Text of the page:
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Care at Home After Eye Removal Surgery

Eye removal surgery will be difficult for you and your child.

After eye removal surgery, your child will come home with bandages over their affected eye. The eyelid will likely be sewn shut.

The doctor will place a clear device called a conformer in the socket during surgery. It helps the eye socket keep its normal size and shape after the eye is removed.

Medicines your child may take at home

The nurses in recovery will let you know when to start giving your child these medicines.

Anti-nausea medicine

Your child’s care team will give you medicine to take home to help with nausea after surgery.

  • It might be called Zofran®.
  • This medicine helps with nausea and vomiting caused by anesthesia or pain medicines.
  • Give your child this medicine on schedule for at least 24 hours after surgery.
  • You can give fewer doses after 24 hours if your child is not nauseated.


Your child’s care team will also give you antibiotics to take home. These medicines help prevent infections.

  • Names for this medicine might be Augmentin® or Cleocin ®. But it could be called something else.
  • You will likely give this to your child 2 times a day for 10 days (about 1 and a half weeks) after surgery.

Eye ointment

Your child may be sent home with Neomycin/polymyxin B/dexamethaxone eye ointment.

  • This ointment may be called Maxitrol®.
  • The ointment decreases swelling and redness and prevents infection.
  • Put this on the eye removal area 2 times a day after the bandage comes off.
  • Use it until the stitches are out and your child has an artificial eye.
visually impaired teen boy

Make sure to follow your care team's directions in caring for your child after eye removal surgery.

Removing bandages at home

Your child will have a pressure bandage on the eye that had surgery.

  • Keep the bandage on overnight.
  • You can remove it within 24 hours after surgery.

You might notice:

  • Some bruising and swelling are normal after surgery. It gets better with time.
  • Some blood and wetness on the bandage. Call your child’s care team if you are worried about the amount of blood.

Try to keep your child from taking the bandage off. Sometimes children take it off before the doctor wants it off.

Do not put it back on. Call your child’s care team instead. 

Using eye ointment

Use eye ointment as prescribed. You will start using it when your child’s bandage comes off.

  • Put the ointment along the eyelashes if the eyelid is sewn shut.
  • Your child’s body heat will melt the ointment into the eye.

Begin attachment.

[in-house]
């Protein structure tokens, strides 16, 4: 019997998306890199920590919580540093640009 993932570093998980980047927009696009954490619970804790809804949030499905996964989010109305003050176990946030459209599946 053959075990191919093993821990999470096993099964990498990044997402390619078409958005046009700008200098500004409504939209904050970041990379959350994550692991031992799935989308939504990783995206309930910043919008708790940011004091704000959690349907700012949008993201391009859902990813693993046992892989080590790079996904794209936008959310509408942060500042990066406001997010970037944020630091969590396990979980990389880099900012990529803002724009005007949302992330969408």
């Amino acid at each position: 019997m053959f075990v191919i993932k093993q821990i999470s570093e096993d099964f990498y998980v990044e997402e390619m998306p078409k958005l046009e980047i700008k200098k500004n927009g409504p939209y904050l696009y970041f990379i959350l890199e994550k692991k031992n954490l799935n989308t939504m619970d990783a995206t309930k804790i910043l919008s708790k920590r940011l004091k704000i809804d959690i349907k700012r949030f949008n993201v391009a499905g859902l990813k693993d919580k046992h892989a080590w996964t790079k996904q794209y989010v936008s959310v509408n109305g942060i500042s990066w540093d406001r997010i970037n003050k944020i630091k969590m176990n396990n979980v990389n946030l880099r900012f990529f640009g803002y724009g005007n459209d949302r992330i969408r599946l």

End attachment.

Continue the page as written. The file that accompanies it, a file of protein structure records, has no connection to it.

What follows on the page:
• Your child can get the stitches out at their appointment in 6 to 8 weeks (about 2 months).
  • Put the ointment into the socket (opening) 2 times a day after your child’s eyelid opens.
  • Do this until your child is fitted with an artificial eye. 

Caring for your child’s conformer (eye device)

Do not panic if the conformer comes out of the socket. Follow these steps below to put it back.

  • Clean the conformer with mild soap.
  • Put eye ointment on the top part of the conformer.
  • Lift the upper eyelid and put the conformer under it.
  • Pull the lower eyelid out and the conformer will go into place.

Putting the conformer in the socket is hardest the first time. You will get more comfortable doing it after that.

Do not leave the conformer out for more than 1 day. Call your child’s care team if you cannot get it back in.

Cleaning your child’s eye area

It is normal for some liquid to come from your child’s eye socket after surgery. It might include:

  • Normal tears
  • Thin, watery fluid from surgery
  • Slightly blood fluid

Keep the area around your child’s eyelids clean and dry. Tears can irritate the skin.

  • Use a clean, warm washcloth to wipe the area.
  • Do not rub or scrub hard.
  • Pat the area gently.

Call your child’s care team right away if you notice:

  • A fever higher than 101° F
  • More redness or swelling in the surgery area
  • More pain in the surgery area
  • Pus coming from the eye

Do not forget your child’s glasses

Your child will get a prescription for new glasses. These glasses might be designed to correct your child’s vision. Or they might not.

The lenses must be made of a sturdy material called polycarbonate. Your child needs these lenses to protect the remaining eye. 

Your child should wear glasses all the time while awake. There are no exceptions.

The glasses should not break with normal use. They can break with abuse like playing with them or trying to break them on purpose.

eyeball with shadow on white background

After eye removal, your child may get an artificial eye.

Getting your child’s artificial eye

Your child’s care team will help you make an appointment to get an artificial eye made. It will be 6-8 weeks (about 2 months) after surgery.

Helping your child cope with eye removal surgery

Your attitude toward your child during this time affects how they react to the loss of an eye. Body image changes affect everyone differently depending on factors like on age, race, and sex.

Acknowledging body image changes is important. Help your child deal with and talk about these complicated emotions. Ask for help if you need it. Your child’s care team is a valuable resource as you and your child adjust to life after eye removal surgery.

Call your child’s care team at any time if you have problems or questions. They are ready to help.

Key Points

  • Home care after enucleation (eye removal) surgery is vital to a successful recovery.
  • Follow instructions from your care team exactly.
  • Give your child the medicines and ointments they need on time.
  • Call your child’s care team if there are signs of infection. These can include fever, swelling, redness, and pus. Your child will be fitted for an artificial eye 6 to 8 weeks (about 2 months) after surgery.

Reviewed: April 2022